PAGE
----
*ESPN actually allows Dick Vitale to continue as a college basketball analyst even when well known coaches from all over the country refer to him as "Dukie V." because of his bias towards the Blue Devils. Granted, Duke is very, very good, but do we need to listen to someone continuously sing the praises of the program over and over and over again, even when the game he's doing involves Minnesota and Texas Tech? Furthermore, think that would happen if Tom Tolbert started hyping Stanford or UCLA every chance he got?
*I know all about every New York, Boston and Washington D.C. team except for one. The New Jersey Nets. For a team that is perhaps the best of them all in NYC, I find it strange that the Nets don't get the run to match that of even the hapless Knicks. But then I realized why that is. Too many players on their roster are from the Pac-10 and West coast area. Jason Kidd, Richard Jefferson, Todd MacCulloch, Brian Scalabrine and Jason Collins all represent the Pac-10, while Brandon Armstrong is from Pepperdine and Keith Van Horn is from Utah.
*New York-based CBS was probably the deciding factor in choosing Nebraska to play Miami in the national championship game this past January instead of Oregon. The Ducks were 10-1, champions of a loaded Pac-10 conference and ranked No. 5 in the polls. Nebraska, on the other hand, not only didn't win the Big XII conference title, it didn't even win its own division. Shortly before the BCS committee decided on Miami's opponent, Nebraska lost to rival Colorado by close to 40 points to end its regular season. The BCS (which, conveniently converts to CBS with just a switch of the first two letters) still picked the Cornhuskers.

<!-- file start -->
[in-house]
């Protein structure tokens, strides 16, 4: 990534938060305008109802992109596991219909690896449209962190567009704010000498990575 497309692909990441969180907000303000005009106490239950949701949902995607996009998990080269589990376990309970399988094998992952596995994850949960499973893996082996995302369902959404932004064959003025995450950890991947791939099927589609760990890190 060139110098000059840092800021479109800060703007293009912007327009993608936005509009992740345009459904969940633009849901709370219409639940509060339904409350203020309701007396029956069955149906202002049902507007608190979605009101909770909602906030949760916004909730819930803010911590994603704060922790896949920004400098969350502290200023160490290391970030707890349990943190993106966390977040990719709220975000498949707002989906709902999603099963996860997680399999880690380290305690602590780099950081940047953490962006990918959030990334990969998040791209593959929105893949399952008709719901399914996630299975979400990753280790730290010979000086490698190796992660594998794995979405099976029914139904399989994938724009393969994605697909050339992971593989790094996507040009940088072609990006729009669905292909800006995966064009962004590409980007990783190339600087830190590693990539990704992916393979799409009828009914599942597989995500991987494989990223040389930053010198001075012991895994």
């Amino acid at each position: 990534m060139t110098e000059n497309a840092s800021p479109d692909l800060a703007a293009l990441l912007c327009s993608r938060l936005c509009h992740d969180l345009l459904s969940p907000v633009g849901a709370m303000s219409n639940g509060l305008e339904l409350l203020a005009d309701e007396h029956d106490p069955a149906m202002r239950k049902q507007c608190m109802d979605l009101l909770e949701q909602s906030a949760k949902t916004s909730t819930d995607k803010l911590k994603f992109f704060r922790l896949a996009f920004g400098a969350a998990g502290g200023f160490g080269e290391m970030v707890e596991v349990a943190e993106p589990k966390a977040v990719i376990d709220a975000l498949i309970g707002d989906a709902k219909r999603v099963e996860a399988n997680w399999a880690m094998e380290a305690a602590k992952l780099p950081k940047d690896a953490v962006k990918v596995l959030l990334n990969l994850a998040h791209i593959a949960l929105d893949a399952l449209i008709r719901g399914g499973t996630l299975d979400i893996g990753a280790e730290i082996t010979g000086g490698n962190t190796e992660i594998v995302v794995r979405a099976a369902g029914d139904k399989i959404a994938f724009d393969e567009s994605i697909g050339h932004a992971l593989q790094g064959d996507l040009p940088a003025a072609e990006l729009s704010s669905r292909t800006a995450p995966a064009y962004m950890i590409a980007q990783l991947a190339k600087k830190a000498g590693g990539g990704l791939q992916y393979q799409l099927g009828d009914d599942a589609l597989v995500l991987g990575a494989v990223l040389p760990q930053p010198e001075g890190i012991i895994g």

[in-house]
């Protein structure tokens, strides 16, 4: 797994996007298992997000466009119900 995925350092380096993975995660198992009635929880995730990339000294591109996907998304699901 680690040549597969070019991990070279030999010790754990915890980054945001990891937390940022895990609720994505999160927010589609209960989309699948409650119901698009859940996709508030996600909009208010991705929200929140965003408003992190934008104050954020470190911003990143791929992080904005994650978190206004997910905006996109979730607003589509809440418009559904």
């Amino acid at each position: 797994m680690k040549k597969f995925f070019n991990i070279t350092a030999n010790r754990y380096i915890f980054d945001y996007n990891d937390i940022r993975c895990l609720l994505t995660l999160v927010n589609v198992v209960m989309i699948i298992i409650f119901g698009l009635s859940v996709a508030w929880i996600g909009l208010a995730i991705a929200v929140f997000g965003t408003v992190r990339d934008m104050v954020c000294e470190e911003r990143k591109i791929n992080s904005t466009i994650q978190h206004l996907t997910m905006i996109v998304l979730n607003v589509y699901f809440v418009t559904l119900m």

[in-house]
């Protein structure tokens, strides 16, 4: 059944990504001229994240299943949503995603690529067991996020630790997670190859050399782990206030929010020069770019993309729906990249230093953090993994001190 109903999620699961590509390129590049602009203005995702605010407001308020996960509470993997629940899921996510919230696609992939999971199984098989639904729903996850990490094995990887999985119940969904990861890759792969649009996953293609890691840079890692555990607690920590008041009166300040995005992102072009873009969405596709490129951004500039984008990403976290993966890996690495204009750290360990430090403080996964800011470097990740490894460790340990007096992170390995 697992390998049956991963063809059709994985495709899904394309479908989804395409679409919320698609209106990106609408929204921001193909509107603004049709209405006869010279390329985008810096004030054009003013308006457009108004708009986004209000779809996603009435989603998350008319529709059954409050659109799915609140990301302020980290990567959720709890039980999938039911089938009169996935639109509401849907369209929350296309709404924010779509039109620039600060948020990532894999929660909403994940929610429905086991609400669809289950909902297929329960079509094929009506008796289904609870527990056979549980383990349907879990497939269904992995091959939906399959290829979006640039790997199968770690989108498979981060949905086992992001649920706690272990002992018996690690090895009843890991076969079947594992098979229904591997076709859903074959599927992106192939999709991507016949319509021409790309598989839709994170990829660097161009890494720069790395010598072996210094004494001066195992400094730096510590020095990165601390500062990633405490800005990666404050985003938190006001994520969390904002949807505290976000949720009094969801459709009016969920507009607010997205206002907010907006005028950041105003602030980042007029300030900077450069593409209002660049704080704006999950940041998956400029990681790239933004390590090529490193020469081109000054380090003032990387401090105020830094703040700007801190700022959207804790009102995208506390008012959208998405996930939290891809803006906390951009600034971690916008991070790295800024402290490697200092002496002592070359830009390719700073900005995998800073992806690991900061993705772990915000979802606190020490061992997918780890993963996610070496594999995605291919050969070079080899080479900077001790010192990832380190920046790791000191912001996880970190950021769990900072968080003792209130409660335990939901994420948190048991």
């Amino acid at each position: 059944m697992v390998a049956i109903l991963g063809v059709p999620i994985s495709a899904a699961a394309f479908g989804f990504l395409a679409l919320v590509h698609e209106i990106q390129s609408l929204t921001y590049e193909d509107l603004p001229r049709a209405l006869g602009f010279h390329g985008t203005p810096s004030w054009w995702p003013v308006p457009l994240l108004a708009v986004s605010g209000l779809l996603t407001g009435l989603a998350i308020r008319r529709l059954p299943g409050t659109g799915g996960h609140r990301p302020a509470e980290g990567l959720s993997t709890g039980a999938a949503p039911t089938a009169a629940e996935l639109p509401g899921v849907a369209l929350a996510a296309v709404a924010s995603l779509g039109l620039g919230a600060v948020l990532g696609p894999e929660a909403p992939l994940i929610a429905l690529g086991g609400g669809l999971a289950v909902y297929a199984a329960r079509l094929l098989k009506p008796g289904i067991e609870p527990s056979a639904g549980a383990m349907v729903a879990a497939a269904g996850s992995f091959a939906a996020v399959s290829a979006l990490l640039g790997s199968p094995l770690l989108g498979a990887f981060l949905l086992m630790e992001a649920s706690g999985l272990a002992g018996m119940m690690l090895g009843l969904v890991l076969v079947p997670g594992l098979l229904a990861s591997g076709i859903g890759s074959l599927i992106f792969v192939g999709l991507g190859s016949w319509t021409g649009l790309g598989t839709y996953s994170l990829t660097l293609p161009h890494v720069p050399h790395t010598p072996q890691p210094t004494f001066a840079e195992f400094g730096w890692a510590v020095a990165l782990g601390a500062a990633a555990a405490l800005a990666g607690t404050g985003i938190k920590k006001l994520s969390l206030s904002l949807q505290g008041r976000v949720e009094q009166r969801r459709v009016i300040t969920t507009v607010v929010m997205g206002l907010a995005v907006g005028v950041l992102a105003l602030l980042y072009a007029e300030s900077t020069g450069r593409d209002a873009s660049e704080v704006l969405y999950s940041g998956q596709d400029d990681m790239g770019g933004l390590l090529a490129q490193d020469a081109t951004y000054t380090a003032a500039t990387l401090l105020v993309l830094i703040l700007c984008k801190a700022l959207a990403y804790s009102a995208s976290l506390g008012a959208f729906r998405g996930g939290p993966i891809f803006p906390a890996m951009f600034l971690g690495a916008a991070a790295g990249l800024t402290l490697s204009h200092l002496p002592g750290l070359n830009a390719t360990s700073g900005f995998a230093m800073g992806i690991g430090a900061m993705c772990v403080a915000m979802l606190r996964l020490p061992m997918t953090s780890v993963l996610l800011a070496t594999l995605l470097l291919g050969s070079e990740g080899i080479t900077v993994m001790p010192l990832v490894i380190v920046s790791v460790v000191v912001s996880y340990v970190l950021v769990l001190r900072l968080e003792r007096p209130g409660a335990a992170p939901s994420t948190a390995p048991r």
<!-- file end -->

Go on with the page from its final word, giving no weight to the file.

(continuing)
A month later, Oregon beat the same Colorado team by nearly six touchdowns in the Fiesta Bowl while Miami smashed Nebraska by roughly the same margin for the national title. The consensus around the nation (led by the eastern media, of course) was pretty much: "Hmm, guess Oregon should have been in that game instead of Nebraska…anyway, did you see Sprewell last night?"
*Two years ago, ESPN, USA Today, CBS Sportsline and Sports Illustrated all made a huge fuss over the greatness of New York City high school point guards Omar Cook, Taliek Brown and Andre Barrett going into the college basketball season. That year, only Cook's St. John's team (all three played in the Big Least Conference) made it to the NCAA Tournament. And, as it turns out, exactly none of them are anywhere near NBA-level talents.
Funny, but I don't recall any stories in those publications or on those channels about the legacy of outstanding Pac-10 point guards like Gary Payton, Jason Kidd, Damon Stoudamire, Brevin Knight, Mike Bibby, Baron Davis, Jason Terry, Jason Gardner or Luke Ridnour.
Like I said, it's enough to drive you mad.
Wouldn't it be great to see the Kings/Lakers, D'Backs/Giants/Mariners and the Arizona basketball program all win World or National Championships this coming year?
Sure, it might be back page news in New York, but at least it will be enough to shut them up for a minute or two. Except for Vitale, that is. Shutting him up is impossible.